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CAIS Top 12 - Archived
#1: Vision, Mission, Values & Strategy
#2: Co-Curriculum & Learning Environments
The author of this post on The Puzzle Blog asks, "If schools say they prepare students for the world they will enter, shouldn't they shift environmental matters from a side concern to a central one?" The post suggests that schools consider more carefully what their role is in educating students to be environmentally literate citizens, and looks at initiatives that have been taken by many of the traditional boarding schools in New England including Hotchkiss, The Berkshire School, Miss Porter's School and Phillips Exeter Academy.
Also worth a read: The Pros and Cons of a School Uniform Policy
#3: Academic Program
This article provides many ways that teachers can help students realize the tools needed for STEAM careers, a few of which include creating STEAM activities using math and science skills that are on grade level, framing a new math skill with a real-world application, anchoring lessons in real-life scenarios and incorporating different subjects.
- Instead of trying to transform a task to match your style, transform your thinking to match the task.
- Don't let your purported style be a self-fulfilling prophecy of failure or an excuse for resignation.
- We are not constrained by our learning style. Any type of learning is open to any of us.
#4: School Leadership
This ISM article elaborates on these three tactics to make your monthly faculty meetings successful for every party involved: dedicate the first 15 minutes to professional development, prepare for two minutes for one every minute of meeting time and make the atmosphere conducive to productivity.
#5: Human Resources
#6: School & Community
"testimonials from your current parents are the fastest, most inexpensive means of promoting your school in the community." Unlike reviews, which are meant to be objective, testimonials are from satisfied customers that you have chosen. Cochran details three types of parent testimonials: quotes, video testimonials and social media posts, and provides a long list of points to consider when using parent testimonials on your school website.
#7: Enrolment Management
Ken Converse is the Campaign Gifts Officer at Simpson College. In this Linked In post, he advocates for Board Members to have a written position description, and recommends considering the following points when developing a position description for your organization: A Board should strive for 100% participation in annual fund giving from its members.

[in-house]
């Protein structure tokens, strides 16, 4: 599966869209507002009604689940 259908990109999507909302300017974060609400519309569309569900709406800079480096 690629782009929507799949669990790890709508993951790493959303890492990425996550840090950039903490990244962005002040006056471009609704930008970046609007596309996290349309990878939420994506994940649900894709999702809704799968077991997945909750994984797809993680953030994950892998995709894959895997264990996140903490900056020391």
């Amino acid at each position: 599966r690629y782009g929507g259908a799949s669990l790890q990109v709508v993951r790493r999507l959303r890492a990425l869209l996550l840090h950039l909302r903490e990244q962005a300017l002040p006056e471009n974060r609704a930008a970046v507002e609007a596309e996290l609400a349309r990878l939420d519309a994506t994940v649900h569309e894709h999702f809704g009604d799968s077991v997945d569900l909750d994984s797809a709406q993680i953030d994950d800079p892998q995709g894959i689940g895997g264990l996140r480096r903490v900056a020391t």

- Leadership participation in capital campaigns, in addition to annual gifts, should be expected.
- Board Members should take ownership of the fund-raising program and its outcomes.
- Each Board Member should commit to an annual individual goal-setting meeting with staff.
Susan Ross is a Senior Instructional Designer at Blackbaud University. In this npENGAGE post, she writes that "a strong and strategic relationship between development and finance ensures your organization is accountable to donors, so you can keep the donors you have, attract new ones, and be successful in achieving your mission." The post includes several ways that development and finance can support each other, including:
- Development involves finance in building case statements and donation solicitations.
- Development focuses on raising unrestricted funds.
- Finance supports investment in development and communications.
- Finance inspires confidence in leadership's financial management.
#10: Physical Plant, Health & Safety
Writing for We Are Teachers, Allyson Caudill, who is a teacher, encourages teachers to focus on creating a classroom that maximizes student success and identifies times when "focusing on creating a Pinterest-perfect classroom can actually harm our students," a few of which are: when effectiveness is sacrificed for cuteness, when we start to feel inadequate and when it is exclusive.
#11: Commitment to School Improvement
#12: Boarding Program
This article looks at scams that use technology to target international students. Many international students choose Canada because it is perceived as a safe place to live. It is important that schools help to make these students aware of their rights in Canada, teach them how to recognize and avoid scams and ensure that they feel comfortable discussing any concerns with supervising adults.